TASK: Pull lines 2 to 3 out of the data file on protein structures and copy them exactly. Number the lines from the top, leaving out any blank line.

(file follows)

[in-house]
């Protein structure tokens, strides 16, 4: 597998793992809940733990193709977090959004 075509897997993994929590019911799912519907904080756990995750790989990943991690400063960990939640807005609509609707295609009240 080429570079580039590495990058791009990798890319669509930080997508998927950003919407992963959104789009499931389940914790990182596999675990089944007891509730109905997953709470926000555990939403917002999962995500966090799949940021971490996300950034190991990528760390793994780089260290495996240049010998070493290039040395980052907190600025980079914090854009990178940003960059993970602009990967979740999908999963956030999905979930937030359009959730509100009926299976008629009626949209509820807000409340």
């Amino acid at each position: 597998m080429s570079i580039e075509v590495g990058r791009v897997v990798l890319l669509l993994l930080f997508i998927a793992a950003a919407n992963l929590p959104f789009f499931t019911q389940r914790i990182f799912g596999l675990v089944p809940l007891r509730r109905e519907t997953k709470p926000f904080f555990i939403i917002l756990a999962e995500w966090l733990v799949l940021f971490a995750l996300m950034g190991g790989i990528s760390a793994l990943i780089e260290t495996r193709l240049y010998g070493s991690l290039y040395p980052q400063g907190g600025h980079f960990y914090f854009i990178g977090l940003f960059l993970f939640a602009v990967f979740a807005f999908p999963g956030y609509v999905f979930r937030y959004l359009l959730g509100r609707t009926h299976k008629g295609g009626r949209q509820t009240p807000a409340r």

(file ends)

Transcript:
């Protein structure tokens, strides 16, 4: 597998793992809940733990193709977090959004 075509897997993994929590019911799912519907904080756990995750790989990943991690400063960990939640807005609509609707295609009240 080429570079580039590495990058791009990798890319669509930080997508998927950003919407992963959104789009499931389940914790990182596999675990089944007891509730109905997953709470926000555990939403917002999962995500966090799949940021971490996300950034190991990528760390793994780089260290495996240049010998070493290039040395980052907190600025980079914090854009990178940003960059993970602009990967979740999908999963956030999905979930937030359009959730509100009926299976008629009626949209509820807000409340």
């Amino acid at each position: 597998m080429s570079i580039e075509v590495g990058r791009v897997v990798l890319l669509l993994l930080f997508i998927a793992a950003a919407n992963l929590p959104f789009f499931t019911q389940r914790i990182f799912g596999l675990v089944p809940l007891r509730r109905e519907t997953k709470p926000f904080f555990i939403i917002l756990a999962e995500w966090l733990v799949l940021f971490a995750l996300m950034g190991g790989i990528s760390a793994l990943i780089e260290t495996r193709l240049y010998g070493s991690l290039y040395p980052q400063g907190g600025h980079f960990y914090f854009i990178g977090l940003f960059l993970f939640a602009v990967f979740a807005f999908p999963g956030y609509v999905f979930r937030y959004l359009l959730g509100r609707t009926h299976k008629g295609g009626r949209q509820t009240p807000a409340r």